Merck has stopped a phase 3 trial of BACE1 inhibitor verubecestat in prodromal Alzheimer’s patients following an interim review. News of the setback comes 12 months after Merck pulled the plug on a trial in patients with more advanced forms of the disease after seeing similarly lackluster data.
Work on the prodromal trial continued following the earlier flop in the hope patients who were yet to develop full-blown Alzheimer’s might respond better to the drug. Merck is yet to share data from the second phase 3 trial but the take-home message from the early stoppage is clear: Verubecestat is as ineffective in prodromal Alzheimer’s as it is in mild to moderate forms of the disease.
The data hammer another nail into the coffin into the amyloid hypothesis. Researchers identified the BACE1 cleaving enzyme as an Alzheimer’s target after linking it to the generation of the beta-amyloid peptide found in the brains of patients with the disease. Inhibiting BACE1 was supposed to suppress beta-amyloid production and thereby improve cognitive and functional performance.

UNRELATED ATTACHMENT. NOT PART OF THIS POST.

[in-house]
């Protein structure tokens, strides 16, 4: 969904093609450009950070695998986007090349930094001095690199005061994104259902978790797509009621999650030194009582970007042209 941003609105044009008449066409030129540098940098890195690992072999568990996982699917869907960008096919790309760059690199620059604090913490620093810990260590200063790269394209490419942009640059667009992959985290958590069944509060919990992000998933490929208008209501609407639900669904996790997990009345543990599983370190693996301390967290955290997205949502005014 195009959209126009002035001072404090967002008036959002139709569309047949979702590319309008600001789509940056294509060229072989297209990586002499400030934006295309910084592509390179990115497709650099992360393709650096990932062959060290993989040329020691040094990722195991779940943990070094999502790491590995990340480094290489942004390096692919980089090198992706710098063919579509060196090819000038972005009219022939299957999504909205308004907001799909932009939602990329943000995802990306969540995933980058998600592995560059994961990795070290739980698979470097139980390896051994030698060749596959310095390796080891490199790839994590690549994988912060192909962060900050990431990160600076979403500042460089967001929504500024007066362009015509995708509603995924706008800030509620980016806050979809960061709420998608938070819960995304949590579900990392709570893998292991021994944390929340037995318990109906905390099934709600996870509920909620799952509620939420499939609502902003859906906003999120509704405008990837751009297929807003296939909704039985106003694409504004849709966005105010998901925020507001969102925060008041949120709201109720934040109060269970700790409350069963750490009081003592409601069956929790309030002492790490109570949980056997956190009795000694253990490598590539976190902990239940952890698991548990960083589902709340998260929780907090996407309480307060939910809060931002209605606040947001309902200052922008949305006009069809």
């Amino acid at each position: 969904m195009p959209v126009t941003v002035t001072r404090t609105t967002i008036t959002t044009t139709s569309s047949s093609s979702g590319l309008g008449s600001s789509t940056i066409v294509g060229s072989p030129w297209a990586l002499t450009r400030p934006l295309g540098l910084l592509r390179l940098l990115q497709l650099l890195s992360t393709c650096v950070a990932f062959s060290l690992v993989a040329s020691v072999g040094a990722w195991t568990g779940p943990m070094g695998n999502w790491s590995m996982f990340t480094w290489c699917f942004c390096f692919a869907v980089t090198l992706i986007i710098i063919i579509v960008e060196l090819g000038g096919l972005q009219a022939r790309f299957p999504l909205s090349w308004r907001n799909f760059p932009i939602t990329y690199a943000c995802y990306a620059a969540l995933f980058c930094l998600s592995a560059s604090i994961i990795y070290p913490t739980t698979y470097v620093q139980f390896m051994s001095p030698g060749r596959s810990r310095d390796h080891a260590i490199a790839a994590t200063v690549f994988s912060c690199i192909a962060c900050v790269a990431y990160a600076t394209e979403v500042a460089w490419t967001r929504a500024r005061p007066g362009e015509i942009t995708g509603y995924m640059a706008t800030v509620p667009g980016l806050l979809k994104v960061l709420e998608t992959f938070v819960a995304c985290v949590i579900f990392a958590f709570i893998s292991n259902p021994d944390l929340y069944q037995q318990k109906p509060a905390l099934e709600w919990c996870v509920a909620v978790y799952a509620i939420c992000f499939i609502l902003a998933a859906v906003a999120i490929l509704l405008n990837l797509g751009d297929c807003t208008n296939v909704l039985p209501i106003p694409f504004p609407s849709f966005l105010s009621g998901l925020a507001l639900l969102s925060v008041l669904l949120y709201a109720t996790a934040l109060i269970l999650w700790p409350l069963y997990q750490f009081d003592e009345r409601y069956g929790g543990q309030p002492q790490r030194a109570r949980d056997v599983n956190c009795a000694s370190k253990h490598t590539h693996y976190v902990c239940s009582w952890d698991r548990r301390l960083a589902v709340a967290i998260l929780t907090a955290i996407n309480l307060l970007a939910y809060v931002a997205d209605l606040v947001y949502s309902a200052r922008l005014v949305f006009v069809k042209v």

Merck’s clinical development program linked verubecestat to lower levels of beta-amyloid. But in two phase 3 trials that enrolled thousands of patients it failed to show the drug also improves outcomes. The phase 3 failures sees verubecestat join the list of BACE drugs that have stumbled in the clinic. Eli Lilly and Roche both scrapped BACE1 inhibitors in 2013.
Other companies are still pursuing the idea, though. Lilly got back into BACE in 2014 by buying into AstraZeneca’s asset. That drug is now in phase 3, as is Biogen and Eisai’s E2609. The trials are assessing the inhibitors in patients with early forms of Alzheimer’s, a population in which other BACE drugs have already failed.
Amgen and Novartis have taken a different approach for their BACE collaboration by going back even further in the disease progression pathway. The partners are testing BACE inhibitor CNP520 in people who are healthy but at risk of Alzheimer’s based on their age, genotype and amyloid levels.